In writing the literature review for Enterprising Fables, one name that demands serious attention is Stephen Denning, who has written several practitioner-oriented books about how managers can enhance their persuasiveness through the strategic use of simple stories.
Denning’s own story is a compelling one. Initial success as a lawyer – winning a case for an undeserving client – as well as the tragic death of his older brother in a traffic accident led him to reexamine his goals in life. He left his native Australia to make a difference by working in third world development at the World Bank.
After twenty-five years and advancing to senior management, an internal power struggle led to his being sidelined – given the apparently meaningless assignment of “looking into information.” This diversion came in 1996, a propitious time because of the growth of the Internet. Denning redefined himself as the Bank’s knowledge management champion, and his cause quickly was embraced by President (and fellow Aussie) James Wolfensohn.
Denning found that the most effective element of his pitch for KM was an anecdote about a World Bank consultant in remote Zambia accessing the Center for Disease Control’s website to provide his clients with immediate and valuable information about malaria. Denning then played a key role leading a successful (and well-regarded) KM initiative in the World Bank. His use of the Zambia story led him to take the narrative turn, leaving the World Bank in 2001 to become a speaker, writer, and consultant about management narrative.
Since then he has written several books, including The Springboard (2000), an account of his experiences in the World Bank, and two how-to books, The Leader’s Guide to Story-Telling (2005) and The Secret Language of Leadership (2007). I will focus on the latter two, as they were written to stake out his ground as the guru of management narrative.
The Leader’s Guide to Storytelling is organized around eight specific uses of narrative: to ignite action and implement change (what he did at the World Bank), to tell your (personal) story, to build your company’s brand by telling its story, to instill an organization’s values to its employees, to encourage employees to work together as teams, to share knowledge, to respond to gossip and rumors, and to create a shared vision.
The Secret Language of Leadership is somewhat broader in its focus, situating the use of narrative within management communications. It focuses on the use of narrative in driving change (the first of the eight uses of narrative discussed in Leader’s Guide), in particular by showing how stories can be used to getting colleagues’ attention, stimulate their desire for change, and show them the benefits of change.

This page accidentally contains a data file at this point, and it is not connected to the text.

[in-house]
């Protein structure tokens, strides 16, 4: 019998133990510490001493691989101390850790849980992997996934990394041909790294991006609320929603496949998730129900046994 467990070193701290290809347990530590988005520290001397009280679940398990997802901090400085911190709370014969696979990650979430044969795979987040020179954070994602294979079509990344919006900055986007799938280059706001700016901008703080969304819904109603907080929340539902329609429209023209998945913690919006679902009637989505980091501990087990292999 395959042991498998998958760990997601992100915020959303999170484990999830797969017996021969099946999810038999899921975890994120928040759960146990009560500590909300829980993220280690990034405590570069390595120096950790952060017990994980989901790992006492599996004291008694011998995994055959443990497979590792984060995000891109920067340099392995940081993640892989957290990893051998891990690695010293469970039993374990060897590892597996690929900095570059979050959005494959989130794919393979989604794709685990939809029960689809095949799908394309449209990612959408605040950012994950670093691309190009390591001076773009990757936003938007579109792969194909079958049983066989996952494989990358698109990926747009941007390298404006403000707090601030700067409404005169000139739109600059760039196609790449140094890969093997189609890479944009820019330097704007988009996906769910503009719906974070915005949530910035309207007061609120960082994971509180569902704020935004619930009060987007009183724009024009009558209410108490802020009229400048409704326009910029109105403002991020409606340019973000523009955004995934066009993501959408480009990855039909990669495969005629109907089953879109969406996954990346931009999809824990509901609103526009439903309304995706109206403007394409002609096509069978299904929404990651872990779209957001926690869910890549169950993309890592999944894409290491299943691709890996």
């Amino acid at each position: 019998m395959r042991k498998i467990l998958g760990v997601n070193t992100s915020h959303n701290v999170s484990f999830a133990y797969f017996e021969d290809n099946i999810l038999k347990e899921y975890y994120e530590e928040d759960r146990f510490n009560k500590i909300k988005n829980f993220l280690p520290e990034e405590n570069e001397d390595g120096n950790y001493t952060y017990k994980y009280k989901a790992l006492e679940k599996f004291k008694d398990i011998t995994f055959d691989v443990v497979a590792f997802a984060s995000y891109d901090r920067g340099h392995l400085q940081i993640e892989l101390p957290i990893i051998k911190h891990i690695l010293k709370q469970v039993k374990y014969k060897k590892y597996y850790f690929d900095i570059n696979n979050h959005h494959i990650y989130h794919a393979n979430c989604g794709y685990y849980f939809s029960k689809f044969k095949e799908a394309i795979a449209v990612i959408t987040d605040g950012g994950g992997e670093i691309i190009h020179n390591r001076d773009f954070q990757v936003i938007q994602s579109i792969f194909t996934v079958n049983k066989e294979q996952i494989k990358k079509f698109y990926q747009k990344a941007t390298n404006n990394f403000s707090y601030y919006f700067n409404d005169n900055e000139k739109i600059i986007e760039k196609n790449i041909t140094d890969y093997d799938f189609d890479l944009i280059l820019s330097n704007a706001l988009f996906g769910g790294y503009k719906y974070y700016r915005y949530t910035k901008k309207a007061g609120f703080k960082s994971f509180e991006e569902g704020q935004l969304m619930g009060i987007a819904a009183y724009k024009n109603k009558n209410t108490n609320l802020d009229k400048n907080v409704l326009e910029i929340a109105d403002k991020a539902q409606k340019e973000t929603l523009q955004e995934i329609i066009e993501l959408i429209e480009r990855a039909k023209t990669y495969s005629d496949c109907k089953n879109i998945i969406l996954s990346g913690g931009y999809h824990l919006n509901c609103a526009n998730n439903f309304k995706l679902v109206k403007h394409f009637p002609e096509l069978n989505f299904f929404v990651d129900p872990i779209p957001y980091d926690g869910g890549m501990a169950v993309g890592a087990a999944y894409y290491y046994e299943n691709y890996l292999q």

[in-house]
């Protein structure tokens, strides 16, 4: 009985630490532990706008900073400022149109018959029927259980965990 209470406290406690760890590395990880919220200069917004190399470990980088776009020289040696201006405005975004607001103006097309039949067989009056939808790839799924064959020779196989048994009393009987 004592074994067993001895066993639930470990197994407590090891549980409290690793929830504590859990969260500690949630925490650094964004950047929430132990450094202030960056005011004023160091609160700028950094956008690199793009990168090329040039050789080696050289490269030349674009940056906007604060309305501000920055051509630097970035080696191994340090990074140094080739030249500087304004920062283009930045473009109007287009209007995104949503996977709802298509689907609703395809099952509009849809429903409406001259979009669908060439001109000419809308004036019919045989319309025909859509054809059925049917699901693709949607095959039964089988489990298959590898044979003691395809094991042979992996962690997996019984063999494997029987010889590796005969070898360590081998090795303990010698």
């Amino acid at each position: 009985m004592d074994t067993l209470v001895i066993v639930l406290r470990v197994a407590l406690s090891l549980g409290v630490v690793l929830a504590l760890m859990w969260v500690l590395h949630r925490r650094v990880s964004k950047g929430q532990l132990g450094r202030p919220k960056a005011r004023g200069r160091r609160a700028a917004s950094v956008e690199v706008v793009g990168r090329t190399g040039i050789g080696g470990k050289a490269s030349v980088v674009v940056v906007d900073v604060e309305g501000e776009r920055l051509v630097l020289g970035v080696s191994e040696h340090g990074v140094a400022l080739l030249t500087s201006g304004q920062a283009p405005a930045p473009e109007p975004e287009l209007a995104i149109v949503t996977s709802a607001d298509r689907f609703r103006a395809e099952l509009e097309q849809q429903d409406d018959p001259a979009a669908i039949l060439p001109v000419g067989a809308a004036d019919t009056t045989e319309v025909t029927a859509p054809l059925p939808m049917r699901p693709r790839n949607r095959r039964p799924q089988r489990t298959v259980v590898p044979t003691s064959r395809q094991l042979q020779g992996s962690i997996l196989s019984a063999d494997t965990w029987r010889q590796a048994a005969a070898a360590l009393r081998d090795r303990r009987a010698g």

Denning’s definition of narrative is very loose. He uses narrative and story as synonyms and defines both as “an account of a set of events that are causally related.” So, for him, any time a manager is referring to events, whether personal or organizational, s(he) is storytelling. Denning is more specific about context, envisioning that managers will almost always be telling their stories orally at meetings or in speeches. The most literary form of narrative he imagines is Powerpoint slides. For Denning storytelling is a “performance art.”
The type of story that Denning generally prefers is what he calls minimalist, an unembellished set of events, with one protagonist at most, and a simple plot, usually one that ends with success. Denning isn’t particularly interested in managers developing or using more complicated narratives that would be realized in formats such as film, novels, or traditional oral story-telling. This preference is functional rather than aesthetic, in that Denning believes that minimalist stories enable the managerial storyteller’s target audience to “write” themselves into the story by imagining themselves as the protagonist.
Reading quickly through the text and footnotes of both of Denning’s books, there were several things I liked and things I didn’t. I thought Denning was most authentic when he talked about his lived experience, particularly at the World Bank, and what he learned from his use of narrative as well as from his observations of corporate politics as played there. His recommendations for the use of narrative were based on his own experience and, it would appear, the experience of managers for whom he consulted. He developed comprehensive how-to lists in both books, and the components of the lists seemed plausible. Furthermore, he was humble enough to say that these lists are based on his judgment and are not confirmed by quantitative research.